How i found a 1500$ worth Deserialization vulnerability

Note before you start.
This is not a so called “great writeup”. I m writing this because many of you were In-boxing/messaging me for writeup ,so here it is .

SO i m gonna start this writeup as a story .

This was about 7:00 PM and last day of my broadband service expiry date, so i thought why not hunt for vulnerabilities and eat every bit of the remaining data.

I logged in my bugcrowd account.

and was thinking

Thinking meme…

and going through some programs , i got my eye on a program which is ******(private, so can’t name it) , lets call it “Redacted.com” and was less tested .

so i looked into its scope, and turn to be only one scope and other one is redirecting me to main domain.

There was a login page, simple and classy look.

I looked at my “Wappalyzer addon” and all i can see is a

javascript framework : Prototype 1.6.1

Prototype 1.6.1

which remind me of jboss… (which i ignored for no reason)

Also i tried registering it but you have to wait for the backend team to review and approve that, so without thinking i fired “burp suite”

and was playing with login and i saw this in the request

<input type=”hidden” name=”javax.faces.ViewState” id=” javax.faces.ViewState”" value=”rO0ABXVyABNbTGphdmEubGFuZy5PYmplY3Q7kM5YnxBzKWwCAAB4cAAAAAJwdAAML2xvZ2luLnhodG1s…………..<snipt>” autocomplete=”off” />

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UPDATED

If the captured traffic data include the following patterns may suggest that the data was sent in Java serialization streams

  • “AC ED 00 05” in Hex
  • “rO0” in Base64
  • Content-type = ‘application/x-java-serialized-object

i found a another deserialization vuln. , this one is was encoded in gzip(base64) , it somewhat starts with

  • “H4sIAAAAAAAAAJ”

— — — — — — — — — — — — — — — — — — — — — — — — — — — — — —

well, this cleared my doubt , the website is using Java Server Faces (JSF)

and i was like Hmmm…..

Hmm (Deep Thinking)

next step was testing the Hidden value which was encoded in base64 and on decoding it i found the Serialized java values and were not even encrypted .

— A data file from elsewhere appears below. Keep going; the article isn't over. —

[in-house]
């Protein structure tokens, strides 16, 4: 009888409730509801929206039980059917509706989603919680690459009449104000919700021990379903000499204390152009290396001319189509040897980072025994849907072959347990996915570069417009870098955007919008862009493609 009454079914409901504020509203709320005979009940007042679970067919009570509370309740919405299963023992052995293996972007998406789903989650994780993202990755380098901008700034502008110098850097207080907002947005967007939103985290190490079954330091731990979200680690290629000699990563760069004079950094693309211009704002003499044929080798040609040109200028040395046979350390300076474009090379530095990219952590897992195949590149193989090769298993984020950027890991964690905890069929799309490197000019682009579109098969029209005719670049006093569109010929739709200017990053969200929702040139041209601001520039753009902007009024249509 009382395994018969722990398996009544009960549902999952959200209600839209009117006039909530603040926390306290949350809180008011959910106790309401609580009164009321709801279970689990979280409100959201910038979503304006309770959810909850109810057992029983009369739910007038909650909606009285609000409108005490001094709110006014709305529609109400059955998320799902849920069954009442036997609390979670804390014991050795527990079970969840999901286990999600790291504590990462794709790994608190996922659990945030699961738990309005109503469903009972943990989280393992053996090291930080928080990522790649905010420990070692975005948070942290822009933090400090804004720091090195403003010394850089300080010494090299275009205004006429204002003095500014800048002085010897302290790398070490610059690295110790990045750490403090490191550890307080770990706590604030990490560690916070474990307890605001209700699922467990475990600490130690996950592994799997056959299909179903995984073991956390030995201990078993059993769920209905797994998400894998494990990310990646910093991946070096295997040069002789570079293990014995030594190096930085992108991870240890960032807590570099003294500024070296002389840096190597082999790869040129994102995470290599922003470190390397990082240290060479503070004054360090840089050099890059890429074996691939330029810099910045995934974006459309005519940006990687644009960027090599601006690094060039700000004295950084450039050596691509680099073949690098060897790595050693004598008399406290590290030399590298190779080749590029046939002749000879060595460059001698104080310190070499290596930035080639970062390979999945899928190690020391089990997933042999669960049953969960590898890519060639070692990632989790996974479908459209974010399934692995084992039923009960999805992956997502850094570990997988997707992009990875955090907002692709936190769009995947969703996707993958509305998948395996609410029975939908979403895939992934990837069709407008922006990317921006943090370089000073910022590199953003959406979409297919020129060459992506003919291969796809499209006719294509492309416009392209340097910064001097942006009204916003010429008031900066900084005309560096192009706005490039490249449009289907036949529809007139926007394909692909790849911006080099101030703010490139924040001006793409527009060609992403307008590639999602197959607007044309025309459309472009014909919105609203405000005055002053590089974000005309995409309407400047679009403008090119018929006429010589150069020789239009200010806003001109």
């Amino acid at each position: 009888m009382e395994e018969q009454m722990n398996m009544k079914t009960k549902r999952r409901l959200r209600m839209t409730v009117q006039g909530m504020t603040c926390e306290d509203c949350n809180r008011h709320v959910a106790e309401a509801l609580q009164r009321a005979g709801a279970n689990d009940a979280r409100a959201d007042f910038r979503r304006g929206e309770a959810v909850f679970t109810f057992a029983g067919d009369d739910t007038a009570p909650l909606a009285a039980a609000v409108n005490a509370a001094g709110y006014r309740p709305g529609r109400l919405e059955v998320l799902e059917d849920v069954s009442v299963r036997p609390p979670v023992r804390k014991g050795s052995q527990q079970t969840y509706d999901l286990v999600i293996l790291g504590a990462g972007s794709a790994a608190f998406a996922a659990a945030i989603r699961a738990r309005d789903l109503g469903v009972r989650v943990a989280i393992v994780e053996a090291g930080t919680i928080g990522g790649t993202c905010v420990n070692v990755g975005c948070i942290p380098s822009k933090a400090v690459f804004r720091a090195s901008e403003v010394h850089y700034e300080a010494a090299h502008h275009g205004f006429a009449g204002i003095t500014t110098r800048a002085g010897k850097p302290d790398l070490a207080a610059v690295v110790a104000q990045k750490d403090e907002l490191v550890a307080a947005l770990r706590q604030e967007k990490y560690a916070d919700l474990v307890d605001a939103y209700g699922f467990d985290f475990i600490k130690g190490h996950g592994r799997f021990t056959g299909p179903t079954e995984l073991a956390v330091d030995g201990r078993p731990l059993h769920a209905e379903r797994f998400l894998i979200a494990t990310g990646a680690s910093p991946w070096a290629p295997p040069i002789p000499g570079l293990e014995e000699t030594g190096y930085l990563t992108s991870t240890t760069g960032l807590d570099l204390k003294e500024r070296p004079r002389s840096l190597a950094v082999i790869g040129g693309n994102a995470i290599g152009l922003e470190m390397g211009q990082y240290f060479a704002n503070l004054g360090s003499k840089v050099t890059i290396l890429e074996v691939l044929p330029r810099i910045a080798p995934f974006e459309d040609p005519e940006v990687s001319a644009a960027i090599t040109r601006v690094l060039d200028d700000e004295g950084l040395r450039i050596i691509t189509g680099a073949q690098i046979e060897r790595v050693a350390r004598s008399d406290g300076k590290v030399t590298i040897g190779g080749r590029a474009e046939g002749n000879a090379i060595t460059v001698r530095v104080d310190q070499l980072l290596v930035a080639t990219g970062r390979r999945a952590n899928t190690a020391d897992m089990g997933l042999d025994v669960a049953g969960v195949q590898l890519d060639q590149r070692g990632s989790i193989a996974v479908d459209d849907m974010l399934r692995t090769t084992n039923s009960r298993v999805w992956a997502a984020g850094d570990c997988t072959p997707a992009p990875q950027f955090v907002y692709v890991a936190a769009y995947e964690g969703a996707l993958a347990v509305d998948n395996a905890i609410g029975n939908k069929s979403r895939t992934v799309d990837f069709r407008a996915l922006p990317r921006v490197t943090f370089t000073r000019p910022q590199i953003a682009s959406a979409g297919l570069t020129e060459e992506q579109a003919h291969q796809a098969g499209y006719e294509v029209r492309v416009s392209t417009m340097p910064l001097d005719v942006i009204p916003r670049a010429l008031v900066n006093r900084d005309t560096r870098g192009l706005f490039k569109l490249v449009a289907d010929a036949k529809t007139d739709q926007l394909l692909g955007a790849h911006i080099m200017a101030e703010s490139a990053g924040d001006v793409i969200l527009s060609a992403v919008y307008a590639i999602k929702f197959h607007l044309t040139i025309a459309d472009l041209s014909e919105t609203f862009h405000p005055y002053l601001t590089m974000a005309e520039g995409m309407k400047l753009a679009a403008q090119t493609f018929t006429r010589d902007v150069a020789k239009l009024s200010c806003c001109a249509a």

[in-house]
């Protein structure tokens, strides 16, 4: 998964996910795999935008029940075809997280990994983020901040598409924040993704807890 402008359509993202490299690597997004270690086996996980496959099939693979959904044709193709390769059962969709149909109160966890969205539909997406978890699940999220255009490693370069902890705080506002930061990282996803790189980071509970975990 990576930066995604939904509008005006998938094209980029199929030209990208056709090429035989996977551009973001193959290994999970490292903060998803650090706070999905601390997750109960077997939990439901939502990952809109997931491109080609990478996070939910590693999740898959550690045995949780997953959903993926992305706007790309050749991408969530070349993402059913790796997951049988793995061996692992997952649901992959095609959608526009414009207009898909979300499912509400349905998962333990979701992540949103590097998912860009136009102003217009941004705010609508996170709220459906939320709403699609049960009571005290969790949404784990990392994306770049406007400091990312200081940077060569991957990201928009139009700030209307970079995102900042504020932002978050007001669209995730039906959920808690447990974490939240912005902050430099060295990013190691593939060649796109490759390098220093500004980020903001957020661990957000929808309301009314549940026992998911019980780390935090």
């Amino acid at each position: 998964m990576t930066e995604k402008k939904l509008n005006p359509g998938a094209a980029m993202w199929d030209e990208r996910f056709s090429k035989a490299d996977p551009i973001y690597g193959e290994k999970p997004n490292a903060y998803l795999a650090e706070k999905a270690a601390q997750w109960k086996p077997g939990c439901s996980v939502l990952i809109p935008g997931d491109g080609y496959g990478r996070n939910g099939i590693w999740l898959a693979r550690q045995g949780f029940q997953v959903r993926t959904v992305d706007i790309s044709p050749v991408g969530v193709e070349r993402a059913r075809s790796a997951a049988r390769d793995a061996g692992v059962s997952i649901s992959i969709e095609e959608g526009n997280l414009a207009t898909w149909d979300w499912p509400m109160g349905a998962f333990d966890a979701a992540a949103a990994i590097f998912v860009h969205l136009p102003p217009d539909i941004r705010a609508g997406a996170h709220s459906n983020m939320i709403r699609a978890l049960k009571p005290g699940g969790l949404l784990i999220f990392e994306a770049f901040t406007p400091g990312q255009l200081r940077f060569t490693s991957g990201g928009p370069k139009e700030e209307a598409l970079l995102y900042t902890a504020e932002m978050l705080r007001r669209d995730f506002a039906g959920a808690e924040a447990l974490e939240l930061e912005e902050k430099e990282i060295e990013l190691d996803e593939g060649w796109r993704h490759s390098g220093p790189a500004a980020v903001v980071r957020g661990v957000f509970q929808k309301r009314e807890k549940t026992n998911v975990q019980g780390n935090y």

which on digging more i found this information for those who don’t know .

The state of the ViewState
A difference between JSF and similar web technologies is that JSF makes use of ViewStates (in addition to sessions) to store the current state of the view (e.g. what parts of the view should currently be displayed). The ViewState can be stored on the server or the client. JSF ViewStates are typically automatically embedded into HTML forms as hidden field with the name javax.faces.ViewState. They are sent back to the server if the form is submitted.

Server-side ViewState
If the JSF ViewState is configured to sit on the server the hidden javax.faces.ViewState field contains an id that helps the server to retrieve the correct state. In the case of MyFaces that id is a serialized Java object!

Client-side ViewState
If the JSF ViewState is configured to sit on the client the hidden javax.faces.ViewState field contains a serialized Java object that is at least Base64 encoded. You might have realized by now that this is a potential road to disaster! That might be one of the reasons why nowadays JSF ViewStates are encrypted and signed before being sent to the client.

Now,

Exploitation

I ran “Jexboss tool”

Jexboss
reverse shell :)

there was a Jmx-console exposed and vulnerable too

I then i used my vps and setup a listner and set the Rhost and port and got a shell

Heck Yes!

So i then reported it and after few days it got triaged and rewarded 1500$ and 40 Points on the same day within a Hour.

Reference
https://github.com/joaomatosf/jexboss

Hope you liked the writeup.

“DM me anytime , its open for everyone.”